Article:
In the New Testament, Luke is recognized as “Luke, our beloved physician,” who is also mentioned by St. Paul in his letter “Luke, the beloved physician” (Colossians 4:14). We know very little else about Luke’s life other from what we have learned from Scripture and early Church historians. It is thought that Luke was both a Greek and a Gentile at the time of his birth. Those who are with him are referred to in Colossians 10-14 as “friends.” He begins by mentioning all those who are “of the circumcision” – in other words, Jews – and he does not include Luke in this group of individuals.
- Jesus’ tale of the Good Samaritan, his praise of Gentile faith in the person of widow Zarephath and Naaman the Syrian (Lk.4:25-27), and his account of the thankful leper who becomes a Samaritan are all found solely in his gospel (Lk.17:11-19).
- In our day and age, it would be natural to presume that someone who worked as a doctor was wealthy, yet some researchers believe that Luke may have been born into slavery.
- Apart from Paul’s words, writers such as Eusebius, Saint Jerome, Saint Irenaeus, and Caius, who lived in the second century, all allude to Lukeas as a physician.
- We don’t know anything about his conversion, but by studying the language of Acts, we may discern where he came into contact with Saint Paul.
- We learn about Paul’s companions in Acts 16:8-9.
When Paul went to sleep that night, he saw someone from Macedonia pleading with him and imploring, “Come over to Macedonia and rescue us.”” Then, all of a sudden, at 16:10, “they” become “we”: “As soon as he had had the vision, we attempted to cross the border into Macedonia, sure that God had called us to bring the good news to them.” Consequently, in the year 51, Luke first joined Paul’s company at Trooasat and accompanied him into Macedonia, where they proceeded first to Samothrace, then to Neapolis, and lastly to Philippi.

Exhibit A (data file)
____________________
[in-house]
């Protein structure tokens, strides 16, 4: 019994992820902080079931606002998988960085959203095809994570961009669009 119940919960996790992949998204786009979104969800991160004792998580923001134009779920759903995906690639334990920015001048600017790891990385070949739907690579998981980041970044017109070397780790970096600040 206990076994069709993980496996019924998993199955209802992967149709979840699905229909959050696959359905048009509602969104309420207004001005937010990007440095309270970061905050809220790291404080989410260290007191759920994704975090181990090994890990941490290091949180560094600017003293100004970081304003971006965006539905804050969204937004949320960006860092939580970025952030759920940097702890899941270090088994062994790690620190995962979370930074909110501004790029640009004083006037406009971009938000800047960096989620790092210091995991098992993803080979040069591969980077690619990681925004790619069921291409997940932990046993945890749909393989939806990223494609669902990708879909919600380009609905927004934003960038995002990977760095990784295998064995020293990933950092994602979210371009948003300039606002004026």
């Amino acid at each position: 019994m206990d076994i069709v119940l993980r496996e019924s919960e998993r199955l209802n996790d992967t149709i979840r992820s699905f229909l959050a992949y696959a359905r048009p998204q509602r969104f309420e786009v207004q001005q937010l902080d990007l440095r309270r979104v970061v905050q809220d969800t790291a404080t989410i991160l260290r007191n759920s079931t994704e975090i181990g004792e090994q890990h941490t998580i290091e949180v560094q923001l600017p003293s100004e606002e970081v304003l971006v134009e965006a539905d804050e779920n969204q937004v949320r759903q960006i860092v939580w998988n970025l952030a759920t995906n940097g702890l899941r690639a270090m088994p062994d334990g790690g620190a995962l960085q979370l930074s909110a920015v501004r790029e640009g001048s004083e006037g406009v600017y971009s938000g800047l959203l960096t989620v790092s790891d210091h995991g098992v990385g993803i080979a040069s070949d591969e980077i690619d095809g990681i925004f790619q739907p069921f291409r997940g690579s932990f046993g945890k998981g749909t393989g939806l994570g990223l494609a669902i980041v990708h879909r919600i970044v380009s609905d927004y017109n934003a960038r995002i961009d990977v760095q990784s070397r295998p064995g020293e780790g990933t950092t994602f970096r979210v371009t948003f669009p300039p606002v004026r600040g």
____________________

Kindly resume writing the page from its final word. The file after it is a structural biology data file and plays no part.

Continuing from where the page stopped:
- In the following paragraph, Luke returns to the thirdperson, which appears to suggest that he was not brought into prison with Paul and that, when Paul departed Philippi, Luke stayed behind to encourage the Church there.
- In Acts20:5, the shift from “they” to “us” informs us that Luke has departed.
- They journeyed together via Miletus, Tyre, Caesarea, and finally to the Holy City of Jerusalem.
- And once everyone else abandons Paul during his ultimate captivity and sufferings, it is only Luke who remains by Paul’s side till the end: “Only Lukeis with me” (2 Timothy 4:11).
- The six miracles and eighteen parables that Luke includes that are not present in the other gospels demonstrate his distinct perspective on Jesus.
- Rather, he is the one who narrates the narrative of Lazarus and the RichMan who turned a blind eye to him.
- It is only in Luke’s gospel that we hear Mary’s Magnificat, in which she announces that God “has pulled down the mighty from their thrones, and risen up the humble; he has fed the hungry with good things, and sent the wealthy away empty” (Luke 1:52-53).
Only in Luke’s gospel can we learn the tale of the Annunciation, Mary’s visit to Elizabeth (which includes the Magnificat), the Presentation, and the story of Jesus’ absence in Jerusalem, all of which are found elsewhere in the New Testament.
According to Luke, forgiveness and God’s charity toward sinners are likewise of the utmost significance.
Only in Lukedo do we read the tale of the forgivenwoman, who causes a commotion by washing Jesus’ feet with her tears during the feast.